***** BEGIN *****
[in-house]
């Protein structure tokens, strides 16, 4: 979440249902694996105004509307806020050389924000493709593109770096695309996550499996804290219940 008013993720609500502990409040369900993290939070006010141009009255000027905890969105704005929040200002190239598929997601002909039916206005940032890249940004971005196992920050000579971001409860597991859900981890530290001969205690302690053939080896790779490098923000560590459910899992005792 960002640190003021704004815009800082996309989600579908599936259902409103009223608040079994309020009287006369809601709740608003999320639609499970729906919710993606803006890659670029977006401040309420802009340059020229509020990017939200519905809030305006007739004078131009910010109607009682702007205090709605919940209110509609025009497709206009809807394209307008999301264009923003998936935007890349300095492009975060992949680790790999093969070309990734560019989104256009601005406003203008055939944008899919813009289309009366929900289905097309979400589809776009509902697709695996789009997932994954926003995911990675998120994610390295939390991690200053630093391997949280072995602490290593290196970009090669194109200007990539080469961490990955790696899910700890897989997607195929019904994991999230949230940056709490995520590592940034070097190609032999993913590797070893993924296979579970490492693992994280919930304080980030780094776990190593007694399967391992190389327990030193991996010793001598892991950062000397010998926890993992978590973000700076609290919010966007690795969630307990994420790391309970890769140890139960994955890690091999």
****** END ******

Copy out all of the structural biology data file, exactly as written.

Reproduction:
[in-house]
């Protein structure tokens, strides 16, 4: 979440249902694996105004509307806020050389924000493709593109770096695309996550499996804290219940 008013993720609500502990409040369900993290939070006010141009009255000027905890969105704005929040200002190239598929997601002909039916206005940032890249940004971005196992920050000579971001409860597991859900981890530290001969205690302690053939080896790779490098923000560590459910899992005792 960002640190003021704004815009800082996309989600579908599936259902409103009223608040079994309020009287006369809601709740608003999320639609499970729906919710993606803006890659670029977006401040309420802009340059020229509020990017939200519905809030305006007739004078131009910010109607009682702007205090709605919940209110509609025009497709206009809807394209307008999301264009923003998936935007890349300095492009975060992949680790790999093969070309990734560019989104256009601005406003203008055939944008899919813009289309009366929900289905097309979400589809776009509902697709695996789009997932994954926003995911990675998120994610390295939390991690200053630093391997949280072995602490290593290196970009090669194109200007990539080469961490990955790696899910700890897989997607195929019904994991999230949230940056709490995520590592940034070097190609032999993913590797070893993924296979579970490492693992994280919930304080980030780094776990190593007694399967391992190389327990030193991996010793001598892991950062000397010998926890993992978590973000700076609290919010966007690795969630307990994420790391309970890769140890139960994955890690091999």